But his unquestioned assumptions are worthy of a moment of reflection.
For example, he writes: “Divine laws came to Israel through an especially transparent and therefore reliable medium because Moses is described as being supremely humble and having a relationship to the Lord transcending that of other prophets…” Is not this circular (if not self-serving) reasoning, since the citations noted by Gane (Numbers 12:3, 6-8; Deuteronomy -12) are from books attributed to Moses?
Conventional Presentation Gane writes that “the Pentateuch [the books of Moses] presents its law as coming from, and therefore endorsed, by YHWH.” He asserts the “NT is the continuation of the OT story of redemption” and that “modern Christians can gain much practical wisdom from the rich and fascinating world of OT laws” – but nowhere are these assertions examined.
Gane proceeds methodically and logically from his premises.
This book considers the question “Is Old Testament Law Relevant for New-Covenant Christians?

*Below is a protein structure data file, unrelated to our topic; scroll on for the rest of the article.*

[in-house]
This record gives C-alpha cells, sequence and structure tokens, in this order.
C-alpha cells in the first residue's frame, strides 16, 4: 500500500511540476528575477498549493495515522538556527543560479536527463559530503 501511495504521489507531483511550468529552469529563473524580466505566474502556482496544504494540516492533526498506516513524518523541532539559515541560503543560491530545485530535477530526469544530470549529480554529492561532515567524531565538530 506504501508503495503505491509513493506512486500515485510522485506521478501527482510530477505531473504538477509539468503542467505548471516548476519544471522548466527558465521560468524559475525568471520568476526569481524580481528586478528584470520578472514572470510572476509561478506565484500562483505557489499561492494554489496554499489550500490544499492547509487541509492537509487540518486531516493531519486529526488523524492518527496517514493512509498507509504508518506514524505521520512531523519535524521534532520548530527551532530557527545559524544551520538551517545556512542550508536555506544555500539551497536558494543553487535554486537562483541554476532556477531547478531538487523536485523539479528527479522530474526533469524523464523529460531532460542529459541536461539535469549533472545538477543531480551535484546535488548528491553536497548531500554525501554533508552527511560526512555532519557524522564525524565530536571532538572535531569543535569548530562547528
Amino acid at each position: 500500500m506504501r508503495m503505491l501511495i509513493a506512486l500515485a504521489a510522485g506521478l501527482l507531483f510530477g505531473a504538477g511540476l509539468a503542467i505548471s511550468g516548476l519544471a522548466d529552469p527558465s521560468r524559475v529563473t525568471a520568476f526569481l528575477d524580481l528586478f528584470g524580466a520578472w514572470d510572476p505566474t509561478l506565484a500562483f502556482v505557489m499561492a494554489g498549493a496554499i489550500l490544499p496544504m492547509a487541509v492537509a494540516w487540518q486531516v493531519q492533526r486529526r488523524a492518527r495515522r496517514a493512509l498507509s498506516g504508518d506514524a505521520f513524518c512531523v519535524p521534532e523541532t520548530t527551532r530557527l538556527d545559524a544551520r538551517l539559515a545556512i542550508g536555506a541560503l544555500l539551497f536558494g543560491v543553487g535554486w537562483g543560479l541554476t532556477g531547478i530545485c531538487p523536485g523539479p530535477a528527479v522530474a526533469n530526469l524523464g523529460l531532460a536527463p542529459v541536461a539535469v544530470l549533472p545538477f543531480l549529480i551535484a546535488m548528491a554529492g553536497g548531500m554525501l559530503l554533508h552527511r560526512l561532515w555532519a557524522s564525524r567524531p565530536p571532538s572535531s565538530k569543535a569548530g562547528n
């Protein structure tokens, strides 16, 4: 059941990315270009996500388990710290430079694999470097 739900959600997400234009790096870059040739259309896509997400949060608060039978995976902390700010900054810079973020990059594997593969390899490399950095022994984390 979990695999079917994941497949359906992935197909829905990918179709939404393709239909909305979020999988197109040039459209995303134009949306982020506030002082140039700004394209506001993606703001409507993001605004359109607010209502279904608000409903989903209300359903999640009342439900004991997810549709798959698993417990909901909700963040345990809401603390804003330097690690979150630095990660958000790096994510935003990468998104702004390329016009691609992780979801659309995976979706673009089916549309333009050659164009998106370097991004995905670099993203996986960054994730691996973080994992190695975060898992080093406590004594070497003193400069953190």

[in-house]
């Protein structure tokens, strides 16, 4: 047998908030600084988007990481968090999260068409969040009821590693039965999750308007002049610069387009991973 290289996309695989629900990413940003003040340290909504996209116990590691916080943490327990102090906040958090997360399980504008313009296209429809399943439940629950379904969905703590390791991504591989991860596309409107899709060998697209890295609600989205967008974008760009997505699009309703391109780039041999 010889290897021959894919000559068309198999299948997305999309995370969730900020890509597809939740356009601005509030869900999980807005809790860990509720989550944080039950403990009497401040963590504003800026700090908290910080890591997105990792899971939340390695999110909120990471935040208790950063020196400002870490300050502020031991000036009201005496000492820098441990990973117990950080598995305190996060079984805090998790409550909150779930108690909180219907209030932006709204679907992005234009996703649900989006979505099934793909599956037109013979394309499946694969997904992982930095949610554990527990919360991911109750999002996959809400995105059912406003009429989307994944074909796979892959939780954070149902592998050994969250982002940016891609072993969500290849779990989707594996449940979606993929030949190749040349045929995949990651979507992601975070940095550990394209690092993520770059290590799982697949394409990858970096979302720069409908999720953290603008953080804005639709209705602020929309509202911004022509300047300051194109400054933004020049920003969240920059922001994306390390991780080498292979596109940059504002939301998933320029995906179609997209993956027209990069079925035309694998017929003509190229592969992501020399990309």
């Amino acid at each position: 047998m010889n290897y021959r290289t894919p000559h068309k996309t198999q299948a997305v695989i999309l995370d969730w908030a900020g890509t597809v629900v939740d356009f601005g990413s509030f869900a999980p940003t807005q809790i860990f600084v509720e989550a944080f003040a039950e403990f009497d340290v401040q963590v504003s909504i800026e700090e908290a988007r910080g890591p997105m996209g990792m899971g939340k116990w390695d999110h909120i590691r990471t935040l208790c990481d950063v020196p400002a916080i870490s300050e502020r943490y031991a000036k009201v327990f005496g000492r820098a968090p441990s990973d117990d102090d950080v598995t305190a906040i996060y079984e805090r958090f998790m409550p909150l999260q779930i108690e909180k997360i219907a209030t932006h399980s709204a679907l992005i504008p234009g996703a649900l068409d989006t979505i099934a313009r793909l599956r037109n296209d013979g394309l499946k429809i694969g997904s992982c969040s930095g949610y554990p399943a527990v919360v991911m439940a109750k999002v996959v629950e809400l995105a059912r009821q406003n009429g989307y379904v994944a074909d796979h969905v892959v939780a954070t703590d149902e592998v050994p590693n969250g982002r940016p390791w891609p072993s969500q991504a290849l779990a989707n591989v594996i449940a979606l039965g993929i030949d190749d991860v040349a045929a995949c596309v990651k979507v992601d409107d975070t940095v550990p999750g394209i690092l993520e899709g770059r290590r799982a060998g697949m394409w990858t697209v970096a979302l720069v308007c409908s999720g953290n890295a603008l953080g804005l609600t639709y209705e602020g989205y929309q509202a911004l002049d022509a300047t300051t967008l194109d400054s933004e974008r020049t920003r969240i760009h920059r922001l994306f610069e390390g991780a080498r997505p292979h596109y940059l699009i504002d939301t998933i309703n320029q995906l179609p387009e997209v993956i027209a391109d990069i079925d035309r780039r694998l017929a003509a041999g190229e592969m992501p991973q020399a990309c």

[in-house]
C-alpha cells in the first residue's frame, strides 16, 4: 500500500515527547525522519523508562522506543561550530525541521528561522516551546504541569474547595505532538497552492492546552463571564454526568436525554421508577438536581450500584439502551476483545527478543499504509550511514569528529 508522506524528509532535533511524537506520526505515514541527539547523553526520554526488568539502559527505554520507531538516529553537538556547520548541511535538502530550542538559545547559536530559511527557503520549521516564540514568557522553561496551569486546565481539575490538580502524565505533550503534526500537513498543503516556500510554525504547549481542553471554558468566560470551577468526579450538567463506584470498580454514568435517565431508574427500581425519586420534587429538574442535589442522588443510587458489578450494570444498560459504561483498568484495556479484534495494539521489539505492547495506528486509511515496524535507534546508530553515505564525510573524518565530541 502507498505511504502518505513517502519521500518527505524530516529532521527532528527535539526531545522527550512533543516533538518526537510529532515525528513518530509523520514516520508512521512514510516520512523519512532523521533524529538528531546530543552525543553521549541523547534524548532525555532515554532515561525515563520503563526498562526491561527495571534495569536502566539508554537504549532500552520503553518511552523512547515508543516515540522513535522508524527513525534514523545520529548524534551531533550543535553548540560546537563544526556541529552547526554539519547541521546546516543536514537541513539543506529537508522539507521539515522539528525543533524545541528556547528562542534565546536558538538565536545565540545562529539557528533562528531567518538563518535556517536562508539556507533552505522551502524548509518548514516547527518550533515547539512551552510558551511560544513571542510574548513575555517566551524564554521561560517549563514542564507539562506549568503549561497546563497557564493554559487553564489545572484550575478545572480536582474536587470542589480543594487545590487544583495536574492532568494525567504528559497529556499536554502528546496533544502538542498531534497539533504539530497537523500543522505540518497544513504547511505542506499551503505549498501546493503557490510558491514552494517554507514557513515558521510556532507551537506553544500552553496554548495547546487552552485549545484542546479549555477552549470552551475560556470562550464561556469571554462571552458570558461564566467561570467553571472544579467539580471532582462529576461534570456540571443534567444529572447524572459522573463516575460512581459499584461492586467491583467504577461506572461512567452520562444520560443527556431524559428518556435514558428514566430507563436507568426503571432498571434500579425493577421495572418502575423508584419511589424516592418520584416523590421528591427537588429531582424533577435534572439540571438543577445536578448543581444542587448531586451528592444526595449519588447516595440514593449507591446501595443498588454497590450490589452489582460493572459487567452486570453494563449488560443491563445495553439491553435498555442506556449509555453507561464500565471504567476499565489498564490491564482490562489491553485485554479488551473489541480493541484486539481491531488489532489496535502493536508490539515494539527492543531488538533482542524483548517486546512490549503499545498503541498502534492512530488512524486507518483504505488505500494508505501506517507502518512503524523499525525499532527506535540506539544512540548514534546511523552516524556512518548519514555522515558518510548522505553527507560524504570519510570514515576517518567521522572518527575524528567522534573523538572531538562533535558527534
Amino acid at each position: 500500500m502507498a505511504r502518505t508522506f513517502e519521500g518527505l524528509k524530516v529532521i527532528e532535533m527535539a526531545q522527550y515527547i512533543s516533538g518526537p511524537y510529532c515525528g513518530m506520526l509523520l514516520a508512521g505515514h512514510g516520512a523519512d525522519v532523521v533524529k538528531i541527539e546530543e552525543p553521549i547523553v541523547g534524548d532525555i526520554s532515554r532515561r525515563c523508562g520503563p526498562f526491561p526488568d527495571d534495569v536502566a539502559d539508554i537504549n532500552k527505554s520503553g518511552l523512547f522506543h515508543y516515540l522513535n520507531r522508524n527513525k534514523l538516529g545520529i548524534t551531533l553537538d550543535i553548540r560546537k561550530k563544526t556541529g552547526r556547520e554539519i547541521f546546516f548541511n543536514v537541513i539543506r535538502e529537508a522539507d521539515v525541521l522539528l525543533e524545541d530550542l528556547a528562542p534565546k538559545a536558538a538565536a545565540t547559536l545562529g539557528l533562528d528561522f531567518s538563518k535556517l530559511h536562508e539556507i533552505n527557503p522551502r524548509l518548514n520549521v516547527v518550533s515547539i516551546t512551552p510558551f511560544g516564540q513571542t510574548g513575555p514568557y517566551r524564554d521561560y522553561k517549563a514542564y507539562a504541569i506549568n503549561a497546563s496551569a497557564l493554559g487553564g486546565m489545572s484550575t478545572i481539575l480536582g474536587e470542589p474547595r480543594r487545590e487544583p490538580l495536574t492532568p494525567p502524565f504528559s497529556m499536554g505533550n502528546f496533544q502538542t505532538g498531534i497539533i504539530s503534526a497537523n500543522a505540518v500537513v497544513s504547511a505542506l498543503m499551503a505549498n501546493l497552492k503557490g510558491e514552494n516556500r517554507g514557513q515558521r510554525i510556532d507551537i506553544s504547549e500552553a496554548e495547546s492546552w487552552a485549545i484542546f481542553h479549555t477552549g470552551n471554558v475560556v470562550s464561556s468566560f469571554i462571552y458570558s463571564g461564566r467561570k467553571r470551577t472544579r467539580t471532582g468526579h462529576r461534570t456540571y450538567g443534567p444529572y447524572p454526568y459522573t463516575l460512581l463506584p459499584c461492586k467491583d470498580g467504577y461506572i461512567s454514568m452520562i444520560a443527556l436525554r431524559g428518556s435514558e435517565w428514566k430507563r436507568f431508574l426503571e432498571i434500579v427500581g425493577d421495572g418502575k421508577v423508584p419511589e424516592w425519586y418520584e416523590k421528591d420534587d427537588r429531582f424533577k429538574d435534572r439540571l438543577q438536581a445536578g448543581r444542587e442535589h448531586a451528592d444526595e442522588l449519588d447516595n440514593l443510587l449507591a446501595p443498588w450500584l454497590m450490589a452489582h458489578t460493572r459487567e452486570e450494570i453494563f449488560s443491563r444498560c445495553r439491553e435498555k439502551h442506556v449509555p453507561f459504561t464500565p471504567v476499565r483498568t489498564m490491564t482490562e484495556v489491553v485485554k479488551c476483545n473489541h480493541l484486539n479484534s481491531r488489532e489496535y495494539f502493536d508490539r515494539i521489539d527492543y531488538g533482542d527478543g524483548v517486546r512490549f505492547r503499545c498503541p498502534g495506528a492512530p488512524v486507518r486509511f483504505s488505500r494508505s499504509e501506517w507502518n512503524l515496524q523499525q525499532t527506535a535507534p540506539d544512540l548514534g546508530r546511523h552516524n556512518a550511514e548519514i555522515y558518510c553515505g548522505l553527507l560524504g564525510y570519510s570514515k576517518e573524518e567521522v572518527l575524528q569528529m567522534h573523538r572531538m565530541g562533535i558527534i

He acknowledges problems applying OT law in modern times and provides the context of ancient Israelite legal culture.David Hume wrote that “Epicurus’s old questions are yet unanswered. Niche Audience That the laws of the OT are consistent and coherent is regarded as a truism by many biblical scholars, including Gane. Every book is written to persuade, but Gane’s book is without question an advocacy piece rather than a descriptive piece.But others consider this assumption little more than a comforting myth. Is the relationship between OT and NT one of stark contrast or affinity? His argument is thus: the OT laws are (therefore) OT laws are good. Gane’s audience (including perhaps some doctrinal apparatchiks) already believes this, so he finds it unnecessary to examine his premises.Gane writes that “A moral ‘principle’ is an objective, absolute, changeless truth that governs human nature and relationships. A moral ‘value,’ on the other hand, is a subjective, changeable perspective of an individual or group that has developed from past experiences….” But how do we know objective from subjective in the Bible, when there is no identification in the text itself?Nowhere does the Bible say “Warning: this particular command is a mere subjective changeable value with an expiration date.” Gane writes that “Human values are subjective, changeable, and affected by culture; divine values remain constant, although OT law can temporarily constrain expressions of divine values…in order to accommodate human weakness….” A cynical reader might say this preemptively “explains” what appear to laypeople as immoral laws.Just blame it on the victim — humans compelled God to accommodate human weakness.Misplaced Certitude Gane acknowledges that there are apparent “discrepancies between laws” — and he explains this by saying that God “can maintain justice through variable circumstances by giving somewhat different laws to different people for different situations.Ten Commandments as Enduring Amongst the materials kept are the Ten Commandments, which are unchangingly authoritative. We have two presuppositions: 1) OT law is from God and 2) God is of good character.Per Gane, the first four deal with our relationship with God, the remaining six our relationship with one another. But then the unavoidable question: Whence (from what place or source) come the immoral laws in the OT?Search the Australian Bookseller's Association website to find a bookseller near you.The links will take you to the web site's home page.